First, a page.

There is a variety of drinks to choose from like Lemonades, Rosewater and Watermelon Passion fruit juice, all ranging from Rs 100 to Rs 220. I begin with the highly recommended Mulberry Juice (Rs 220) which is made from a concentrate imported from Lebanon. Very refreshing and different though a tad sweet.
A well made hummus is a good benchmark to judge the authenticity or otherwise of any Lebanese restaurant. The Traditional Hummus (Rs 240) served here passes the muster, though it is the Spicy Hummus (Rs290) which I can foresee becoming very popular. Both come with an unlimited supply of the freshest and fluffiest Pita bread. One can easily make a meal just out of this.
Since I am on a quest to try out authentic dishes I order the Crusted Shankleesh Salad (Rs 320) which is a Green Salad topped with Lebanese Cheese balls, homemade aged cheese blended with zaatar (dried wild thyme). It is dressed in a Special Rosewater Vinaigrette which has me smacking my lips. The cheese has a slightly fermented odour which I love. The way to eat the salad, I am told, is to crumble the cheese balls and mix them with the greens. For the not so adventurous, it is better to stick to the familiar Fattoush Salad (Rs 290).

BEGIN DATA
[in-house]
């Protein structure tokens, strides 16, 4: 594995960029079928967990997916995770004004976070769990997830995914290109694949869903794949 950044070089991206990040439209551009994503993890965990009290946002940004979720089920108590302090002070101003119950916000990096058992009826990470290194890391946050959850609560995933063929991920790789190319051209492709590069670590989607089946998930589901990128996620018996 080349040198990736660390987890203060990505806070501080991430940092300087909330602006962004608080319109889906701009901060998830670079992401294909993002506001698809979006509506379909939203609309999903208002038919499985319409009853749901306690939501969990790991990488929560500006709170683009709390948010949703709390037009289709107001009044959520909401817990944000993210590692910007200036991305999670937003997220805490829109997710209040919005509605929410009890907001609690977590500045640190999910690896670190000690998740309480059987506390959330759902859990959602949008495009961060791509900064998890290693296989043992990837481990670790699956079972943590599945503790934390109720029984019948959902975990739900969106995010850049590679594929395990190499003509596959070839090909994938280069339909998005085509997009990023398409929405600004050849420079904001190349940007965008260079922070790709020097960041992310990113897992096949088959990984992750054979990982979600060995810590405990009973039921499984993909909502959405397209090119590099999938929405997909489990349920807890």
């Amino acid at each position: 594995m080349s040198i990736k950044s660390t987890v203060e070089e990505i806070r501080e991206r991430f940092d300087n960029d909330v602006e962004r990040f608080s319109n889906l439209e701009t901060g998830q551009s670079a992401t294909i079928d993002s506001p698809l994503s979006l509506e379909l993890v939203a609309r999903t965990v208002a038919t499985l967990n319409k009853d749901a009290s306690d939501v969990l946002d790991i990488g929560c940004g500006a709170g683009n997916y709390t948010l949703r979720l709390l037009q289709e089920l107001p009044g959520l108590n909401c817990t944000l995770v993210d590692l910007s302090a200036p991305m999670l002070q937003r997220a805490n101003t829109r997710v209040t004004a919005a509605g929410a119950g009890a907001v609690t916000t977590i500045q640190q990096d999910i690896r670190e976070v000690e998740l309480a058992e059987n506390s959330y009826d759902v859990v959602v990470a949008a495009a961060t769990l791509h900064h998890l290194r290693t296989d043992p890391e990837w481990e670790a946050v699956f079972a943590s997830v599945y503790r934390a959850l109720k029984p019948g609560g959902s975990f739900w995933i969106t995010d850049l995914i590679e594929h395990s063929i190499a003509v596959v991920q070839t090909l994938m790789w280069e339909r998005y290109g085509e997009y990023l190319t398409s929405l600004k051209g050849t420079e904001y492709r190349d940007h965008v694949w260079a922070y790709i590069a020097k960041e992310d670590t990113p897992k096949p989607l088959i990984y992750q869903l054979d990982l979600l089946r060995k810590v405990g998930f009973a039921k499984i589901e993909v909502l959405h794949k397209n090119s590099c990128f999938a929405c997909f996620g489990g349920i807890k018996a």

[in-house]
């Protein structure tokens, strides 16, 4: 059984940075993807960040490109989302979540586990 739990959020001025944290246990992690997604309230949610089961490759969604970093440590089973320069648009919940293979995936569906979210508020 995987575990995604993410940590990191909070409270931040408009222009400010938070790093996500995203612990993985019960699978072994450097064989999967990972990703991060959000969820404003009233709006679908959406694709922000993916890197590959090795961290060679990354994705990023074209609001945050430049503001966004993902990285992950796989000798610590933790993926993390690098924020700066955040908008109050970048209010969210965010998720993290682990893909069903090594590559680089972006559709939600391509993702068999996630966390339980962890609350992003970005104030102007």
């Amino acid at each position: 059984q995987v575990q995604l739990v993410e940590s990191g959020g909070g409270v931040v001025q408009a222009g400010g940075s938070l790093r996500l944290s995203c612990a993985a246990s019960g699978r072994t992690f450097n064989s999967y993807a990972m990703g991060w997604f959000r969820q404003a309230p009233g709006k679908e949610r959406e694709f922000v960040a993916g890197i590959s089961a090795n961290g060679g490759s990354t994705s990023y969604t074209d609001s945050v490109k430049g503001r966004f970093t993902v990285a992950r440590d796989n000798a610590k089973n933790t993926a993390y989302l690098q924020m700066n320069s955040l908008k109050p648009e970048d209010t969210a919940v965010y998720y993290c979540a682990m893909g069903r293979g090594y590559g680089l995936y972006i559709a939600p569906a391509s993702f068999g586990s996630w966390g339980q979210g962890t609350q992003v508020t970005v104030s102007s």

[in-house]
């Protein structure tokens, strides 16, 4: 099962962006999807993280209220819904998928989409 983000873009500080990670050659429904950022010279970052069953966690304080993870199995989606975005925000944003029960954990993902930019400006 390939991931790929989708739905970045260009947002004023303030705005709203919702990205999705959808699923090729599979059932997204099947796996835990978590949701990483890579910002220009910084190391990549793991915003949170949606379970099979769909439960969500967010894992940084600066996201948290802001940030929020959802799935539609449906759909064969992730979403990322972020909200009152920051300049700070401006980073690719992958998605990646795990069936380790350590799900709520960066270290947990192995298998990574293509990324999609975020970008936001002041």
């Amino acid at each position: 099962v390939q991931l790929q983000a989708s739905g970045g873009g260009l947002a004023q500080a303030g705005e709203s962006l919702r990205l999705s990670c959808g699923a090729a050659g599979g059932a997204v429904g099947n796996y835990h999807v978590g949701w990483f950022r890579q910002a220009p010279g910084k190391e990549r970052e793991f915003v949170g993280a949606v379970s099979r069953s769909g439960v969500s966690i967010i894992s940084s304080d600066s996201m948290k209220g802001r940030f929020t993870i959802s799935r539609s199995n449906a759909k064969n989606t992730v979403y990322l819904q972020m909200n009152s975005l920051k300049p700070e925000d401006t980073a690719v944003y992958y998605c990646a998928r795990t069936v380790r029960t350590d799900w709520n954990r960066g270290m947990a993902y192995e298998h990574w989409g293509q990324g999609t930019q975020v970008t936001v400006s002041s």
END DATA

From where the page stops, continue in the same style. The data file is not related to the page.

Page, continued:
The Hot Mezze section has traditional Middle Eastern dishes like Foul Mudammas(Rs220) (simmered fava beans) and Fatté,(Rs 240) a wholesome dish of chickpeas layered with toasted pita bread and garlic yogurt. This dish has certain rusticness about it which I would put in the category of comfort food. The Falafel (Rs 340) which comes both in the traditional and the spicy variant is crisp on the outside and soft inside. It is notches above what is available elsewhere in Delhi.
An entire section of the menu is dedicated to the Lebanese flatbread called Man’ouché (Rs 190-320) which come with different toppings like Zaatar, Cheese, and Veggies. A much healthier option than a pizza, this is bound to become popular with the calorie conscious.